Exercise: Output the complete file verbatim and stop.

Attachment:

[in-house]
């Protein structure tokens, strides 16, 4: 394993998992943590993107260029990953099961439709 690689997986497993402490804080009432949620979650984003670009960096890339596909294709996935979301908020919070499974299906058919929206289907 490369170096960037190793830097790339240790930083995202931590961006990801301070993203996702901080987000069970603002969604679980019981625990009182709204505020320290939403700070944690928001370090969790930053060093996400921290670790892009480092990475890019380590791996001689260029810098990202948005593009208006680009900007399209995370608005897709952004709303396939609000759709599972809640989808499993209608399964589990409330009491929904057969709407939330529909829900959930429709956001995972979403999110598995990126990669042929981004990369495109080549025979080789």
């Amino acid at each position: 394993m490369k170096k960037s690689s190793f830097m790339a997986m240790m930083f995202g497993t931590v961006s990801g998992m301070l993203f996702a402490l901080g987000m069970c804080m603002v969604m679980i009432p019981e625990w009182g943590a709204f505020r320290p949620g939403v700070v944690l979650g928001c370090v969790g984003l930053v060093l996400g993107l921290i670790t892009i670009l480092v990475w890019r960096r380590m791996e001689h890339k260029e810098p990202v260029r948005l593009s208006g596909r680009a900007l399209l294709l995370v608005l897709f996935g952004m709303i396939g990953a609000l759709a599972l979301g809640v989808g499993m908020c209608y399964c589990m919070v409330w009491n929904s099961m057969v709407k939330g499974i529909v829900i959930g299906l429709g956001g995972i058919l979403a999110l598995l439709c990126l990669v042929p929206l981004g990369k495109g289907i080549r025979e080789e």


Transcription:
[in-house]
């Protein structure tokens, strides 16, 4: 394993998992943590993107260029990953099961439709 690689997986497993402490804080009432949620979650984003670009960096890339596909294709996935979301908020919070499974299906058919929206289907 490369170096960037190793830097790339240790930083995202931590961006990801301070993203996702901080987000069970603002969604679980019981625990009182709204505020320290939403700070944690928001370090969790930053060093996400921290670790892009480092990475890019380590791996001689260029810098990202948005593009208006680009900007399209995370608005897709952004709303396939609000759709599972809640989808499993209608399964589990409330009491929904057969709407939330529909829900959930429709956001995972979403999110598995990126990669042929981004990369495109080549025979080789």
């Amino acid at each position: 394993m490369k170096k960037s690689s190793f830097m790339a997986m240790m930083f995202g497993t931590v961006s990801g998992m301070l993203f996702a402490l901080g987000m069970c804080m603002v969604m679980i009432p019981e625990w009182g943590a709204f505020r320290p949620g939403v700070v944690l979650g928001c370090v969790g984003l930053v060093l996400g993107l921290i670790t892009i670009l480092v990475w890019r960096r380590m791996e001689h890339k260029e810098p990202v260029r948005l593009s208006g596909r680009a900007l399209l294709l995370v608005l897709f996935g952004m709303i396939g990953a609000l759709a599972l979301g809640v989808g499993m908020c209608y399964c589990m919070v409330w009491n929904s099961m057969v709407k939330g499974i529909v829900i959930g299906l429709g956001g995972i058919l979403a999110l598995l439709c990126l990669v042929p929206l981004g990369k495109g289907i080549r025979e080789e």